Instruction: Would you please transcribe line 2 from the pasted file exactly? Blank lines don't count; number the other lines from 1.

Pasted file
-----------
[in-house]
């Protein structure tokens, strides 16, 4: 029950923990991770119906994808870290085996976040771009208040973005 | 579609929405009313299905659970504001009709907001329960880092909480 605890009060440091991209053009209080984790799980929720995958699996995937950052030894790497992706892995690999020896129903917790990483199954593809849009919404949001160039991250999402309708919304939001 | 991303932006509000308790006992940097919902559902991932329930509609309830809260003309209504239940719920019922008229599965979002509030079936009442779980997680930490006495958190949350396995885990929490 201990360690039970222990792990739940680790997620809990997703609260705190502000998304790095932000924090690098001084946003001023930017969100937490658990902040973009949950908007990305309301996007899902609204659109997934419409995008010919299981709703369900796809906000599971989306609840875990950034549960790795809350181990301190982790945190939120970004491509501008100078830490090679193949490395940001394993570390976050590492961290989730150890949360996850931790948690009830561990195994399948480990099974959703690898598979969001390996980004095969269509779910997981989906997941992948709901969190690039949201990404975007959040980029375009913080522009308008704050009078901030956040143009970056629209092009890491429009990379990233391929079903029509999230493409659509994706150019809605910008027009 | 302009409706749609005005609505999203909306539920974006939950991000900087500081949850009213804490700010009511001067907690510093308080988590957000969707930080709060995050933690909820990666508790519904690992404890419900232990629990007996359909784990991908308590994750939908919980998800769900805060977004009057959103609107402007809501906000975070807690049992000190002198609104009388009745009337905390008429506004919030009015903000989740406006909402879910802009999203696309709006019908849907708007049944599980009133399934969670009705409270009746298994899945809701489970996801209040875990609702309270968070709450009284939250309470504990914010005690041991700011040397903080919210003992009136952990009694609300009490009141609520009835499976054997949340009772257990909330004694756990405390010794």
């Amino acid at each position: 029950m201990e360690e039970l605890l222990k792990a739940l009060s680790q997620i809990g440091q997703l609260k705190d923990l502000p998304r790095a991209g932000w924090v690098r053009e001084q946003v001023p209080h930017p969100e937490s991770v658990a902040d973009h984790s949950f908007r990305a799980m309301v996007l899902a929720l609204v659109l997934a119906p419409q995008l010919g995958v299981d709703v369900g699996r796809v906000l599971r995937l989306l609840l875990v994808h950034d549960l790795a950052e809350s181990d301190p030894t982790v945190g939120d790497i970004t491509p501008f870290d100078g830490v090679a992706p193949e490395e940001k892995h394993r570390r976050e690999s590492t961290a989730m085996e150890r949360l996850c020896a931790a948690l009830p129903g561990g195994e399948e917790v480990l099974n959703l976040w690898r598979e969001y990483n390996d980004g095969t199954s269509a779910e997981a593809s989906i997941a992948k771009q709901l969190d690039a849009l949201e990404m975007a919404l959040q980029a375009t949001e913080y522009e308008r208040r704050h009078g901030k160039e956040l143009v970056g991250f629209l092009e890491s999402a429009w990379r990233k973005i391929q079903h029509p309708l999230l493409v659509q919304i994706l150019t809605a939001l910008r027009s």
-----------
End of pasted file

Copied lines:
């Protein structure tokens, strides 16, 4: 029950923990991770119906994808870290085996976040771009208040973005 | 579609929405009313299905659970504001009709907001329960880092909480 605890009060440091991209053009209080984790799980929720995958699996995937950052030894790497992706892995690999020896129903917790990483199954593809849009919404949001160039991250999402309708919304939001 | 991303932006509000308790006992940097919902559902991932329930509609309830809260003309209504239940719920019922008229599965979002509030079936009442779980997680930490006495958190949350396995885990929490 201990360690039970222990792990739940680790997620809990997703609260705190502000998304790095932000924090690098001084946003001023930017969100937490658990902040973009949950908007990305309301996007899902609204659109997934419409995008010919299981709703369900796809906000599971989306609840875990950034549960790795809350181990301190982790945190939120970004491509501008100078830490090679193949490395940001394993570390976050590492961290989730150890949360996850931790948690009830561990195994399948480990099974959703690898598979969001390996980004095969269509779910997981989906997941992948709901969190690039949201990404975007959040980029375009913080522009308008704050009078901030956040143009970056629209092009890491429009990379990233391929079903029509999230493409659509994706150019809605910008027009 | 302009409706749609005005609505999203909306539920974006939950991000900087500081949850009213804490700010009511001067907690510093308080988590957000969707930080709060995050933690909820990666508790519904690992404890419900232990629990007996359909784990991908308590994750939908919980998800769900805060977004009057959103609107402007809501906000975070807690049992000190002198609104009388009745009337905390008429506004919030009015903000989740406006909402879910802009999203696309709006019908849907708007049944599980009133399934969670009705409270009746298994899945809701489970996801209040875990609702309270968070709450009284939250309470504990914010005690041991700011040397903080919210003992009136952990009694609300009490009141609520009835499976054997949340009772257990909330004694756990405390010794």